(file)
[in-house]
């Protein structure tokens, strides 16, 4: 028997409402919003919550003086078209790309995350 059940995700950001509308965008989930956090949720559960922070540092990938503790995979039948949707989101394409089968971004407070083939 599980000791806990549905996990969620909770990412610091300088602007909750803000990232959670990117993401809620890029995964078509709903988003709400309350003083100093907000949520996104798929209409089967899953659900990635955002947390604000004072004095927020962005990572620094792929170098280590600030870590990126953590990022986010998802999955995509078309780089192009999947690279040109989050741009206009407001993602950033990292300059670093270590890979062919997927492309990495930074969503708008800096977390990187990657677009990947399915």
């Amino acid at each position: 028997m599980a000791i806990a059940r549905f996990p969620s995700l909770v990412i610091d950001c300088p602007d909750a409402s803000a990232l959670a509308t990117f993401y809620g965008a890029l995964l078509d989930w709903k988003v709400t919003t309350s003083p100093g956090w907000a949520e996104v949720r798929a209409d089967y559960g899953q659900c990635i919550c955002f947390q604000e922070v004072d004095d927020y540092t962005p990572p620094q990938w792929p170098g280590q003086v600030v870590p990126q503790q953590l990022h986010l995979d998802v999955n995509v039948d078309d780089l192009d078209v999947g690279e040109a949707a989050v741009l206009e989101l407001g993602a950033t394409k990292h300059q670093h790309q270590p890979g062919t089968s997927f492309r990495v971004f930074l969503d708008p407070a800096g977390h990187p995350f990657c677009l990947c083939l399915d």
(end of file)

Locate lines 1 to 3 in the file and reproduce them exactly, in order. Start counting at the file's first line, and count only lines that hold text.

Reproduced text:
[in-house]
């Protein structure tokens, strides 16, 4: 028997409402919003919550003086078209790309995350 059940995700950001509308965008989930956090949720559960922070540092990938503790995979039948949707989101394409089968971004407070083939 599980000791806990549905996990969620909770990412610091300088602007909750803000990232959670990117993401809620890029995964078509709903988003709400309350003083100093907000949520996104798929209409089967899953659900990635955002947390604000004072004095927020962005990572620094792929170098280590600030870590990126953590990022986010998802999955995509078309780089192009999947690279040109989050741009206009407001993602950033990292300059670093270590890979062919997927492309990495930074969503708008800096977390990187990657677009990947399915």
């Amino acid at each position: 028997m599980a000791i806990a059940r549905f996990p969620s995700l909770v990412i610091d950001c300088p602007d909750a409402s803000a990232l959670a509308t990117f993401y809620g965008a890029l995964l078509d989930w709903k988003v709400t919003t309350s003083p100093g956090w907000a949520e996104v949720r798929a209409d089967y559960g899953q659900c990635i919550c955002f947390q604000e922070v004072d004095d927020y540092t962005p990572p620094q990938w792929p170098g280590q003086v600030v870590p990126q503790q953590l990022h986010l995979d998802v999955n995509v039948d078309d780089l192009d078209v999947g690279e040109a949707a989050v741009l206009e989101l407001g993602a950033t394409k990292h300059q670093h790309q270590p890979g062919t089968s997927f492309r990495v971004f930074l969503d708008p407070a800096g977390h990187p995350f990657c677009l990947c083939l399915d």